What is Microsoft Graph? And why does it matter for Surface Neo and Duo?

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Microsoft is known for many things: Windows, Office 365, and Microsoft 365 among them. But, in 2019, things are much different than they used to be. Some of Microsoft’s apps and services don’t just cover Windows. You’ll find apps like Microsoft Launcher dedicated to Android, and apps like Microsoft Edge or OneNote that span across both the Windows, MacOS, Android, and iOS worlds.

Well, Microsoft developers don’t just build apps for one device anymore, either. The same app you have on your Windows 10 PC, you typically will find on your Android or iPhone. So, have you ever wondered what empowers developers and holds together to sync up your data? The answer is the Microsoft Graph.

In this little guide, we’ll give you a quick look at Microsoft Graph, and why it’s important to understand as a Microsoft fan, especially with the recent announcement of both Surface Duo and Neo.

What is the Microsoft Graph?

Originally announced back in 2015, the Microsoft Graph has nothing to do with charts or mathematics. Instead, it is an API, part of the Microsoft 365 developer platform that connects and allows developers to build various Microsoft integrations into their apps. At the same time, it also includes APIs for some of the cloud data you’re feeding Microsoft’s services. In more recent times, this has become important for syncing things up across all your different types of devices, be it Android, iOS, or Windows. Think, multi-device, multi-sense, or what Microsoft calls cross-device experiences. Services covered by the Microsoft Graph API include the following, which Microsoft considers a “Microsoft Identity.”

  • Office 365 services: Delve, Excel, Microsoft Bookings, Microsoft Teams, OneDrive, OneNote, Outlook/Exchange, Planner, and SharePoint
  • Enterprise Mobility and Security services: Advanced Threat Analytics, Advanced Threat Protection, Azure Active Directory, Identity Manager, and Intune
  • Windows 10 services: activities, devices, notifications, timeline
  • Dynamics 365 Business Central

Specifically, in technical terms, Microsoft calls  the Microsoft Graph a “unified programmability model” that developers can use to “access the tremendous amount of data in Office 365, Windows 10, and Enterprise Mobility + Security.” For you, as a Microsoft fan and consumer, this essentially means that if developers opt to come on board and integrate with the Microsoft Graph, you’ll be able to have an app or service that is designed around the Microsoft data you already own, across the different devices you own. For instance, as Microsoft describes, envision an app that pulls your Microsoft cloud data for the following situations.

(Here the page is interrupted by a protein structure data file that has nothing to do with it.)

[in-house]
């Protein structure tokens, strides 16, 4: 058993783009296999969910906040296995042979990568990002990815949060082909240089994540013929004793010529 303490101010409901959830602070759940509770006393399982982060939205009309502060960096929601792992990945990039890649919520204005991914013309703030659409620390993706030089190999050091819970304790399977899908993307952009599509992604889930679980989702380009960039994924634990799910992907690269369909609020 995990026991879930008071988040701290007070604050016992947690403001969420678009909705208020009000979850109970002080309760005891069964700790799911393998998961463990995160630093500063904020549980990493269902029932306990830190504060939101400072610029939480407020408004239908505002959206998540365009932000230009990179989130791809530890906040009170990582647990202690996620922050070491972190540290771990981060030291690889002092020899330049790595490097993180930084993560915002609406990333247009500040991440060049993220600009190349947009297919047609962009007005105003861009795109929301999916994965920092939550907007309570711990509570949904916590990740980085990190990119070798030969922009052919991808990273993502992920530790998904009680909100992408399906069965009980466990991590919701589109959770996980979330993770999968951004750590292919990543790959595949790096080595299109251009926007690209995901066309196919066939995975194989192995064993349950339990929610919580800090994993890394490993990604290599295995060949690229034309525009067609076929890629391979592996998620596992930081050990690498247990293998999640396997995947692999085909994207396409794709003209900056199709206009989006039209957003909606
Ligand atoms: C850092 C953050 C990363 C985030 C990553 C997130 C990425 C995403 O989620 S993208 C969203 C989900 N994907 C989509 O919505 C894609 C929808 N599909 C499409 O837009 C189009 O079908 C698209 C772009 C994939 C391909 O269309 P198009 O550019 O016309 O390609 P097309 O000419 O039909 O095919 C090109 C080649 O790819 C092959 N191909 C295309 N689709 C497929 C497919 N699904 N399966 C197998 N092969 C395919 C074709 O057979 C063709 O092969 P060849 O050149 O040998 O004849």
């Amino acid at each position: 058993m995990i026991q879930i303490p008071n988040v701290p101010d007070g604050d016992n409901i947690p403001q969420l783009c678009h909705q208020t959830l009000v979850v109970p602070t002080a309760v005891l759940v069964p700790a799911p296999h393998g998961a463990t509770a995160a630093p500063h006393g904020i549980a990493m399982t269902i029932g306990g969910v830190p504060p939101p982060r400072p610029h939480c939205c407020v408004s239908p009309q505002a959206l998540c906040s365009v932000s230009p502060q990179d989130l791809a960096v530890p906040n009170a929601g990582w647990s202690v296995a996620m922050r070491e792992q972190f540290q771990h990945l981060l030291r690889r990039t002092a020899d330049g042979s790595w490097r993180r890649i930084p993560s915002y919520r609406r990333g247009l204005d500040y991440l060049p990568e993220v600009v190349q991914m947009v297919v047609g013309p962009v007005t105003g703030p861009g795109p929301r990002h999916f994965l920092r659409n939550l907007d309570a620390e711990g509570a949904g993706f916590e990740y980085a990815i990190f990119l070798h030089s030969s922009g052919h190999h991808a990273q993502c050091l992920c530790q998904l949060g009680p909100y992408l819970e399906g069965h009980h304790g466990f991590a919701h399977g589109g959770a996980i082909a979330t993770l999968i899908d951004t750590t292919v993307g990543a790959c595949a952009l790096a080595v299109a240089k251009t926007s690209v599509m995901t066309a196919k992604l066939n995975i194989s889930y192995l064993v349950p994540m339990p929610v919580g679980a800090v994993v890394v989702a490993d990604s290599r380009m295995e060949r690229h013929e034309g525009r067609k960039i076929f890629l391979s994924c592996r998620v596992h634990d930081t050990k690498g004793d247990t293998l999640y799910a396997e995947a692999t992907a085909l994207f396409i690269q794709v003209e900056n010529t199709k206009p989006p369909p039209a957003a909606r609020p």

• Scans your calendar to suggest meetings
  • Subscribes to changes in your calendar, and sends you alerts when you’re spending way too much times in meetings
  • Sort out your work and personal information on your phone

We’ll spare you the technical details and save those for later, but there are various REST API requests which work with Microsoft Graph and can be built into a developer’s apps. Examples include API requests for your profile, files, photos, mail, calendar events, manager, Office 365 groups, members in your organization, trending items around you, and notes. Again, when developers integrate Microsoft Graph APIs with an app or service, you’ll no longer be tied to your one device. You’ll have everything Microsoft you need in an app, no matter where you go.

Why does it matter for Surface Neo and Duo?

So, why does Microsoft Graph matter for Surface Neo and Duo? Well, as we highlighted above, the Microsoft Graph is multi-device, multi-sense. It syncs up everything Microsoft related, across apps and different devices, regardless of the operating system, all through the data shared in the Microsoft cloud.

This is what Microsoft calls cross-device experiences, and it is looking to be the next big bet for Surface Neo and Surface Duo. In fact, this is something that Microsoft CEO Satya Nadella specifically mentioned in an interview with Wired, pointing to the fact that Microsoft doesn’t see a devices’ operating system as important anymore, mainly due to the Microsoft Graph, and the power of the cloud.

“The operating system is no longer the most important layer for us … What is most important for us is the app model and the experience. How people are going to write apps for Duo and Neo will have a lot more to do with each other than just writing a Windows app or an Android app, because it’s going to be about the Microsoft graph.”

Essentially, Microsoft now understands that consumers, and you, the Microsoft fan are no longer just use one device. You’re on different devices, throughout the day, and Microsoft wants to reduce the friction and have its developers build apps that can sync up your activities across devices. That’s exactly why we saw the reveal of two dual-screen products revealed during the Microsoft Event on October 2.

The Surface Neo is a Windows PC, where you can be productive in the traditional sense. Then, Surface Duo is an Android/mobile extension of Surface Neo in a smaller form factor. That’s why Panos Panay stopped short of calling Duo a phone because he knows that developers will want to build apps and services that work across both devices. You’ll have Android on Duo, and Windows on Neo, with Microsoft Graph to connect them together. For Microsoft, connected services and experiences will only become more important, especially in a world where Android and iOS are first class players.